When an American communications satellite recently failed, 90% of the country's pagers - some 36 million units - went with it. Credit card transactions were refused, stock-market deals delayed, and several TV and radio networks went off the air. Service was largely restored within a few hours but the incident provided a sobering glimpse of the chaos that such breakdowns can create. While businesses increasingly reap the benefits of systems that rely on communications technology, how well prepared are they for the day the system goes down?
Not very. 'Companies tend not to ask the right questions about communication system failures,' says Keith Baxter, risk-management specialist at consultants AT Kearney. 'The technology is increasingly transparent, so users only see the results and don't worry about how they are achieved.' This tendency is exacerbated by 'redundancy' built in to communications pathways - if one phone line or microwave link fails, there is another waiting to take over. Yet as Baxter points out, it is dangerous to assume that this will always be so. 'There are critical failure modes - points where all the different pathways meet - and these are a major source of risk,' he warns.
Richard Denny, a director at Inmarsat, the satellite communications service provider, is acutely aware of the need to avoid breakdowns but he remains upbeat. 'Because of the nature of our business, we have unusually high levels of redundancy throughout our network and our back-up systems are tested regularly,' he says. This results in a very resilient system, he claims - even the simultaneous loss of several satellites would not interrupt the service.
Companies such as security specialist Securicor are less trusting. It runs its own private control network for monitoring its vehicles. The business even shuns the global positioning system (GPS), a popular standard, preferring its own dedicated radio network to track the movements of its fleet. 'Our vehicle tracking systems cannot be allowed to go down, and they never have,' says Steven Blakemore, product manager for Securicor's network operations. 'GPS is a system we do not control and is too easy to jam.' So is the Securicor system really failure-proof? 'I'm not saying that it couldn't happen, but it would have to be pretty catastrophic,' he says.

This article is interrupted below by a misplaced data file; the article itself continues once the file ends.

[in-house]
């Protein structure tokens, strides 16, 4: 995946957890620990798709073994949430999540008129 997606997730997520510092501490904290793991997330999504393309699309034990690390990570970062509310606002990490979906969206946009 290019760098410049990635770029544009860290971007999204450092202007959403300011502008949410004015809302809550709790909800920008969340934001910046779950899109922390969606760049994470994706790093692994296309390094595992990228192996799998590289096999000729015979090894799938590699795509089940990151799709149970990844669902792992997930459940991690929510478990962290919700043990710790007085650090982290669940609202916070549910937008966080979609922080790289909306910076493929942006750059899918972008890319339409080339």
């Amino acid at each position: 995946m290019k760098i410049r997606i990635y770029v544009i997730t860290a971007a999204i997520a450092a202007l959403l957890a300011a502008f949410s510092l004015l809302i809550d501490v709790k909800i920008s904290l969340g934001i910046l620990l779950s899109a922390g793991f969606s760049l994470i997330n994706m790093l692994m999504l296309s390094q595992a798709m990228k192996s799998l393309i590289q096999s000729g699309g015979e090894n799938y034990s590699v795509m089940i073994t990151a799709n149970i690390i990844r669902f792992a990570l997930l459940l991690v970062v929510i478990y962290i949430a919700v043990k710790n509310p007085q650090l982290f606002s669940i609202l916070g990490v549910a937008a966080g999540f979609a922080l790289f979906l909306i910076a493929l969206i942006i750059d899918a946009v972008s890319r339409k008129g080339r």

Securicor may have cushioned itself against the risk of system failure but, for many companies, a private control network is too expensive and the cost cannot be justified. Instead, they choose more affordable technology containing so-called 'disaster recovery' programmes. It is a question of weighing up the risks, as Martin Nye, chief executive of Exel Logistics Electronics, the logistics service provider, knows only too well. Disaster recovery schemes should kick in when needed, but the problem, as he admits, is that they are rarely tested in full because of the disruption involved.
'Serious systems failures are a frightening prospect, especially as there is so much inter-reliance between systems,' he says.
Car manufacturer Nissan UK, a pioneer of just-in-time manufacturing processes, relies heavily on its IT communications systems. 'All our logistics systems have manual back-ups,' says Julie Heads, senior logistics controller at the company's headquarters in Sunderland. 'We do have breakdowns,' she admits, 'but they do not affect production because the supply chain is resilient.' Nissan simply matches the appropriate level of technology to flexible and comprehensive contingency plans.